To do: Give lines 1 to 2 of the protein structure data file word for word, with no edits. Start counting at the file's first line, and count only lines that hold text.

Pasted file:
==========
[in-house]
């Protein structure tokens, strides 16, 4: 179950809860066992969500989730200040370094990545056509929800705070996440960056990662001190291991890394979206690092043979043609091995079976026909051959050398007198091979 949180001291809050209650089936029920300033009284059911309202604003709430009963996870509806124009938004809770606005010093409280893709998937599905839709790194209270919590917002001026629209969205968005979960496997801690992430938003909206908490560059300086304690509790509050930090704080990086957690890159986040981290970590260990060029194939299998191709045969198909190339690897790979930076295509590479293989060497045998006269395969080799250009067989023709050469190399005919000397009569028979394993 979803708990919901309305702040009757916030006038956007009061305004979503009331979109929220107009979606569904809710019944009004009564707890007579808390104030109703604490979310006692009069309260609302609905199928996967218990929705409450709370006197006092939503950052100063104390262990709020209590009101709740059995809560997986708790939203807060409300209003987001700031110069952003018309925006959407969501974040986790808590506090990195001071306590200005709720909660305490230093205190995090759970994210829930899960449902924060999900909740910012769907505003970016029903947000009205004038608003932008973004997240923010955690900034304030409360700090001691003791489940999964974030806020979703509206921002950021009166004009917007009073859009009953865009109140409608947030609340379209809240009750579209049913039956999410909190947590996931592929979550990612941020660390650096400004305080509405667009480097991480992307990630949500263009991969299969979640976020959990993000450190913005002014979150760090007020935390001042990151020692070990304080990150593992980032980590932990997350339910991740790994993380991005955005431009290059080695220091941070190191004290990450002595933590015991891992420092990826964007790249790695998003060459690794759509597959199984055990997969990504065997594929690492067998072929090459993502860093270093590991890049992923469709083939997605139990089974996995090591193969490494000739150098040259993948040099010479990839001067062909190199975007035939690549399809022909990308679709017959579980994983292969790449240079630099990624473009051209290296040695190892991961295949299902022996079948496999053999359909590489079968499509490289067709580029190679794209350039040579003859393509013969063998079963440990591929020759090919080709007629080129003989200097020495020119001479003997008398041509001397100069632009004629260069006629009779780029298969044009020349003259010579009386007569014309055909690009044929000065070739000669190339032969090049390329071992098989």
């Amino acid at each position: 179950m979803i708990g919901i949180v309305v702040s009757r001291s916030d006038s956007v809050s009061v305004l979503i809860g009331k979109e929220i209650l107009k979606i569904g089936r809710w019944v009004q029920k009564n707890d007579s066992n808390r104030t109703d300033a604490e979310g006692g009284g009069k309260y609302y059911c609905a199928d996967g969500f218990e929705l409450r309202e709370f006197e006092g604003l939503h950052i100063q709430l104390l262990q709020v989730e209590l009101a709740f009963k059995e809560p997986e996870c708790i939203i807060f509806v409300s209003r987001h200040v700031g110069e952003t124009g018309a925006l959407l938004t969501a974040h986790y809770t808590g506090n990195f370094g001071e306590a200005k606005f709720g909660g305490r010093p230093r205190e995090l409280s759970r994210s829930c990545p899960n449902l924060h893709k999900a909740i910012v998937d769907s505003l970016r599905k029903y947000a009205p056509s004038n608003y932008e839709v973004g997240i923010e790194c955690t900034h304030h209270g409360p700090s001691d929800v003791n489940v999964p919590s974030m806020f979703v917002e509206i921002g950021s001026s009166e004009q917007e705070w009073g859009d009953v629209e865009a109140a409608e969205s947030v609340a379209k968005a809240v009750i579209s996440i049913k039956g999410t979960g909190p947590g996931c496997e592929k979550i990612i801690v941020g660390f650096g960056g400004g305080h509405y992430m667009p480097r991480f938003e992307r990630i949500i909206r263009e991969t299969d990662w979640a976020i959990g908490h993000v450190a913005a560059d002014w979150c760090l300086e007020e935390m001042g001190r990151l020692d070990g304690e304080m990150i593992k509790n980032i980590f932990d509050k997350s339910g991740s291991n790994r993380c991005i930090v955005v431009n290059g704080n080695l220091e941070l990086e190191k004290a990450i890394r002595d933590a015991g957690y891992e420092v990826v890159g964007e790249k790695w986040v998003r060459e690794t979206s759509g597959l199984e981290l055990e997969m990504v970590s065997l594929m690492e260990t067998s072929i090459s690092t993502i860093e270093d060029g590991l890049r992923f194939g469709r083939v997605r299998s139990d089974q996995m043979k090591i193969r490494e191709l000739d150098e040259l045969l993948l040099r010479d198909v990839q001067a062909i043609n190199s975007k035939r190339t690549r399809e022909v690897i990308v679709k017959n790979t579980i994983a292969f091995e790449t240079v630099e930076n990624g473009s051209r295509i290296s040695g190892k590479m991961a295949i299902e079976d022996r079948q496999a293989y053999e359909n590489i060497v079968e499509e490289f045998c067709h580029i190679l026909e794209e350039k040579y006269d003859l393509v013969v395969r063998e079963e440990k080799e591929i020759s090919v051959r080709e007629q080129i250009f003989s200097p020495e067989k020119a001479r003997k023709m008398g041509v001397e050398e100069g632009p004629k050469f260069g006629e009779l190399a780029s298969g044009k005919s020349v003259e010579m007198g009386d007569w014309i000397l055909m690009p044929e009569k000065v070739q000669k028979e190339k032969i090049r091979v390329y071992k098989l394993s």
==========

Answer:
[in-house]
């Protein structure tokens, strides 16, 4: 179950809860066992969500989730200040370094990545056509929800705070996440960056990662001190291991890394979206690092043979043609091995079976026909051959050398007198091979 949180001291809050209650089936029920300033009284059911309202604003709430009963996870509806124009938004809770606005010093409280893709998937599905839709790194209270919590917002001026629209969205968005979960496997801690992430938003909206908490560059300086304690509790509050930090704080990086957690890159986040981290970590260990060029194939299998191709045969198909190339690897790979930076295509590479293989060497045998006269395969080799250009067989023709050469190399005919000397009569028979394993 979803708990919901309305702040009757916030006038956007009061305004979503009331979109929220107009979606569904809710019944009004009564707890007579808390104030109703604490979310006692009069309260609302609905199928996967218990929705409450709370006197006092939503950052100063104390262990709020209590009101709740059995809560997986708790939203807060409300209003987001700031110069952003018309925006959407969501974040986790808590506090990195001071306590200005709720909660305490230093205190995090759970994210829930899960449902924060999900909740910012769907505003970016029903947000009205004038608003932008973004997240923010955690900034304030409360700090001691003791489940999964974030806020979703509206921002950021009166004009917007009073859009009953865009109140409608947030609340379209809240009750579209049913039956999410909190947590996931592929979550990612941020660390650096400004305080509405667009480097991480992307990630949500263009991969299969979640976020959990993000450190913005002014979150760090007020935390001042990151020692070990304080990150593992980032980590932990997350339910991740790994993380991005955005431009290059080695220091941070190191004290990450002595933590015991891992420092990826964007790249790695998003060459690794759509597959199984055990997969990504065997594929690492067998072929090459993502860093270093590991890049992923469709083939997605139990089974996995090591193969490494000739150098040259993948040099010479990839001067062909190199975007035939690549399809022909990308679709017959579980994983292969790449240079630099990624473009051209290296040695190892991961295949299902022996079948496999053999359909590489079968499509490289067709580029190679794209350039040579003859393509013969063998079963440990591929020759090919080709007629080129003989200097020495020119001479003997008398041509001397100069632009004629260069006629009779780029298969044009020349003259010579009386007569014309055909690009044929000065070739000669190339032969090049390329071992098989």